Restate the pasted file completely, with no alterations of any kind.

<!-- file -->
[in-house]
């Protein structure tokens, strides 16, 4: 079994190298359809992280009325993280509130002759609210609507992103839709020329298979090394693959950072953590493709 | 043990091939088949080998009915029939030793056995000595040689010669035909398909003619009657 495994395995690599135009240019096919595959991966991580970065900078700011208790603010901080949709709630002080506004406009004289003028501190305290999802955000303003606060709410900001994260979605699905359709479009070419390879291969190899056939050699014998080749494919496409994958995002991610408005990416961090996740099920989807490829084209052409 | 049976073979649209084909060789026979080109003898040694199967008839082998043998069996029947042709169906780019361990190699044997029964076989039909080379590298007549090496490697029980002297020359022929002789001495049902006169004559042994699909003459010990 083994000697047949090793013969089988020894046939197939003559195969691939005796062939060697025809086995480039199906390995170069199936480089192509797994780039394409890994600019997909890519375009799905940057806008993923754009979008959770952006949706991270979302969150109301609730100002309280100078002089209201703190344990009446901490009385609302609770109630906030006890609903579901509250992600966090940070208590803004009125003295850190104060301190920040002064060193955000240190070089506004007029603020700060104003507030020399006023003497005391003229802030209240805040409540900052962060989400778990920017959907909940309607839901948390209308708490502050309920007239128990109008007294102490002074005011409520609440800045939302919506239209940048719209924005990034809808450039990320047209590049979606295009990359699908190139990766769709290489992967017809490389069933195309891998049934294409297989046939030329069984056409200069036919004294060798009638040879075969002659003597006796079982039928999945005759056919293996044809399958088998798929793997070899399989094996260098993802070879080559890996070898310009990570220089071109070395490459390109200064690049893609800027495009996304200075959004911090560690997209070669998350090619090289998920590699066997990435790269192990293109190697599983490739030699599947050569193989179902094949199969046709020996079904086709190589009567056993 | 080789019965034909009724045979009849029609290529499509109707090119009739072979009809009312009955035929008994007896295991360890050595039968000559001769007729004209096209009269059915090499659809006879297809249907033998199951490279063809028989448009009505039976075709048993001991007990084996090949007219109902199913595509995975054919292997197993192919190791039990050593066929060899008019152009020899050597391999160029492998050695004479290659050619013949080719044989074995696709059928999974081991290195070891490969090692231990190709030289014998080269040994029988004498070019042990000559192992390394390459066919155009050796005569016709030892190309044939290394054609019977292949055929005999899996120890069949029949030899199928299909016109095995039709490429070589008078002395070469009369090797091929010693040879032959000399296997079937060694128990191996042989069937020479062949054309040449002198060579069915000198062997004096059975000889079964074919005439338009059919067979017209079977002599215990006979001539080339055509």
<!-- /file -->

[in-house]
């Protein structure tokens, strides 16, 4: 079994190298359809992280009325993280509130002759609210609507992103839709020329298979090394693959950072953590493709 | 043990091939088949080998009915029939030793056995000595040689010669035909398909003619009657 495994395995690599135009240019096919595959991966991580970065900078700011208790603010901080949709709630002080506004406009004289003028501190305290999802955000303003606060709410900001994260979605699905359709479009070419390879291969190899056939050699014998080749494919496409994958995002991610408005990416961090996740099920989807490829084209052409 | 049976073979649209084909060789026979080109003898040694199967008839082998043998069996029947042709169906780019361990190699044997029964076989039909080379590298007549090496490697029980002297020359022929002789001495049902006169004559042994699909003459010990 083994000697047949090793013969089988020894046939197939003559195969691939005796062939060697025809086995480039199906390995170069199936480089192509797994780039394409890994600019997909890519375009799905940057806008993923754009979008959770952006949706991270979302969150109301609730100002309280100078002089209201703190344990009446901490009385609302609770109630906030006890609903579901509250992600966090940070208590803004009125003295850190104060301190920040002064060193955000240190070089506004007029603020700060104003507030020399006023003497005391003229802030209240805040409540900052962060989400778990920017959907909940309607839901948390209308708490502050309920007239128990109008007294102490002074005011409520609440800045939302919506239209940048719209924005990034809808450039990320047209590049979606295009990359699908190139990766769709290489992967017809490389069933195309891998049934294409297989046939030329069984056409200069036919004294060798009638040879075969002659003597006796079982039928999945005759056919293996044809399958088998798929793997070899399989094996260098993802070879080559890996070898310009990570220089071109070395490459390109200064690049893609800027495009996304200075959004911090560690997209070669998350090619090289998920590699066997990435790269192990293109190697599983490739030699599947050569193989179902094949199969046709020996079904086709190589009567056993 | 080789019965034909009724045979009849029609290529499509109707090119009739072979009809009312009955035929008994007896295991360890050595039968000559001769007729004209096209009269059915090499659809006879297809249907033998199951490279063809028989448009009505039976075709048993001991007990084996090949007219109902199913595509995975054919292997197993192919190791039990050593066929060899008019152009020899050597391999160029492998050695004479290659050619013949080719044989074995696709059928999974081991290195070891490969090692231990190709030289014998080269040994029988004498070019042990000559192992390394390459066919155009050796005569016709030892190309044939290394054609019977292949055929005999899996120890069949029949030899199928299909016109095995039709490429070589008078002395070469009369090797091929010693040879032959000399296997079937060694128990191996042989069937020479062949054309040449002198060579069915000198062997004096059975000889079964074919005439338009059919067979017209079977002599215990006979001539080339055509």